Far too little of the money being spent globally to fight HIV is focused on gay and bisexual men or transgender women, according to a new study.
Only 1 percent of the $57 billion in worldwide donor funding for HIV prevention and treatment went to programs serving gay and bi men from 2016 to 2018, Dutch charity Aidsfond announced this week, the Thomson Reuters Foundation reports. Yet about 20 percent of new HIV infections around the world are in this population.
Trans people accounted for about 1 percent of new HIV infections in 2018, but only 0.06 percent of funding was targeted toward serving them, according to Aidsfond. Most funds go to programs aimed at the general population.
Activists blamed stigma for the funding shortfall for these groups, and they also pointed to a need for programs focusing on certain other high-risk populations, such as sex workers and their clients and injection drug users.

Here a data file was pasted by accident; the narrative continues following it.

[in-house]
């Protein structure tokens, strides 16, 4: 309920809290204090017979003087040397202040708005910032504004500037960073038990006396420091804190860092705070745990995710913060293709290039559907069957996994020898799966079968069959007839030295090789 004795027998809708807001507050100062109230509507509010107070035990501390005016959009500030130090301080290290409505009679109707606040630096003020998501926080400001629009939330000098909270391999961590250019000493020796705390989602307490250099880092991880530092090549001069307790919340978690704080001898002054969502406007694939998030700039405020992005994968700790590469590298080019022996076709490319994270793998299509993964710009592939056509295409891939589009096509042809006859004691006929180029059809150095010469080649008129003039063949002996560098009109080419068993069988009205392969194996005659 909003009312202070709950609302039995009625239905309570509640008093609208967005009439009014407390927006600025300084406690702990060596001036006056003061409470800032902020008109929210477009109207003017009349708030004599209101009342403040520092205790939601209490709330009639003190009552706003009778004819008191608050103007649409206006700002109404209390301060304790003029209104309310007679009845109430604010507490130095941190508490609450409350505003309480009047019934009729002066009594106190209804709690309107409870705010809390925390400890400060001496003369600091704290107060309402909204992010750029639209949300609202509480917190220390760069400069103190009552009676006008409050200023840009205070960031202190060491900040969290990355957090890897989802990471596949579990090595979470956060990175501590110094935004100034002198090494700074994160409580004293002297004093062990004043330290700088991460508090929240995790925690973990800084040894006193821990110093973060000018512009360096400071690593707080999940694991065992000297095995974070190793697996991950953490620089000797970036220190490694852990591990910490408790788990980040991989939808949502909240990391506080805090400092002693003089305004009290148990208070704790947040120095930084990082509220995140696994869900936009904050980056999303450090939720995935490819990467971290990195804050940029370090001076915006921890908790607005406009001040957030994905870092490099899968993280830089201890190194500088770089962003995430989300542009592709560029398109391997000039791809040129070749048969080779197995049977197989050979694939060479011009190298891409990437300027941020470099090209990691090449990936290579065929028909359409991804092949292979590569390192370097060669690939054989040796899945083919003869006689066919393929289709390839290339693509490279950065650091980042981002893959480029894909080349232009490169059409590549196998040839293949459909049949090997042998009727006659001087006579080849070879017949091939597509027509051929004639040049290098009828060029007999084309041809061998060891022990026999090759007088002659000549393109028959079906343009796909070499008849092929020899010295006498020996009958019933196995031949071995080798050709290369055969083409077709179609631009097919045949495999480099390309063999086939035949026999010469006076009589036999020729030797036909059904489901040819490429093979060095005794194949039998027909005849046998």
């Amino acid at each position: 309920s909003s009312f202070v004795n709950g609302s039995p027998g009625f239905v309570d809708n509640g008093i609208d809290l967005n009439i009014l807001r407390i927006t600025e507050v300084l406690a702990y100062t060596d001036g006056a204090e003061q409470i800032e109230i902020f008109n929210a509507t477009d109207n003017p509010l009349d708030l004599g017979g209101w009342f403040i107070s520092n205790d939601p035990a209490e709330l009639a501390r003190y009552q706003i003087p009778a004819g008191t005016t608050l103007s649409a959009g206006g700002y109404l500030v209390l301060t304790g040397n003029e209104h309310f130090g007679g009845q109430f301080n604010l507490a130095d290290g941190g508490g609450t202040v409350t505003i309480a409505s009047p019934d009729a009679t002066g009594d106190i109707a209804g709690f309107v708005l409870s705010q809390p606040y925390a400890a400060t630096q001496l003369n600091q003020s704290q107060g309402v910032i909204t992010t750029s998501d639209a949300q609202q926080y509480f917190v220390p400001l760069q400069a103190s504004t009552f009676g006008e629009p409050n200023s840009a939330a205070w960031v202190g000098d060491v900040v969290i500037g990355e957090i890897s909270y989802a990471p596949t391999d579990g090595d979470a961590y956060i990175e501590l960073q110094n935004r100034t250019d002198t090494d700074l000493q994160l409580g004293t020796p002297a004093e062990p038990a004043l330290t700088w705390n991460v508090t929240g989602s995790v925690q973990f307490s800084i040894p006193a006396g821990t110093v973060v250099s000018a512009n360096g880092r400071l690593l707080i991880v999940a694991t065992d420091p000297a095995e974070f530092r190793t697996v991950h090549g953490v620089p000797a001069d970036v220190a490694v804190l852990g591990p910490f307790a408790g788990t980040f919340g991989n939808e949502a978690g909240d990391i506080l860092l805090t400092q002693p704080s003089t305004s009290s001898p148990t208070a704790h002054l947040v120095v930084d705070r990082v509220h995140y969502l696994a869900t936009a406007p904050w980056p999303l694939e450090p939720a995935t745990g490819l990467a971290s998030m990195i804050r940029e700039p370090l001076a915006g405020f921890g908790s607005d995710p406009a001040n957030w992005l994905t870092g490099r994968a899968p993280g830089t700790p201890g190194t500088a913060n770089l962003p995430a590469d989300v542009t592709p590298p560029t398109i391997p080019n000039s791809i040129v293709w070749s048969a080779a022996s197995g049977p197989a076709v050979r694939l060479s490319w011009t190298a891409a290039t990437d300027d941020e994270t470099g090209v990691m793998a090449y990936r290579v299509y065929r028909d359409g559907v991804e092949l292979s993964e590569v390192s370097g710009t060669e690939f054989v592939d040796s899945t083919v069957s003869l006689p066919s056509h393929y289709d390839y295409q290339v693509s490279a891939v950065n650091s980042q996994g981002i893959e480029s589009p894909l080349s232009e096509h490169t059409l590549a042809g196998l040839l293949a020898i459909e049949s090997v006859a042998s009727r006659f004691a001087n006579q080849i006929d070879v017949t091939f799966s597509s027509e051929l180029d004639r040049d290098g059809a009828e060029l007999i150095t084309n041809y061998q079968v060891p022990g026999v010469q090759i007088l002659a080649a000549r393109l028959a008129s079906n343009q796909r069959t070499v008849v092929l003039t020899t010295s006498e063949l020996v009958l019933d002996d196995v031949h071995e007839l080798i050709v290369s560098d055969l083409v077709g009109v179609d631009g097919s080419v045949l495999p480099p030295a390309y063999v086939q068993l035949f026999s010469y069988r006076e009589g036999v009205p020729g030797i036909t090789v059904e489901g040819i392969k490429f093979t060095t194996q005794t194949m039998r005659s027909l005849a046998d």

“Because of stigma and discrimination, because of social attitudes that are derogatory ... all of these things influence the way in which development partners designate resources,” Brian Macharia of the Gay & Lesbian Coalition of Kenya told Reuters.
In many countries, LGBTQ+ people are reluctant to seek help from organizations serving the general population, as they fear discrimination, added Mirjam Krijnen, who is in charge of international programs at Aidsfond.
“Specific targeted services and safe spaces for those groups to actually access those services are necessary,” she told Reuters. “Otherwise there’s a real risk ... these groups are actually not accessing the care they need.”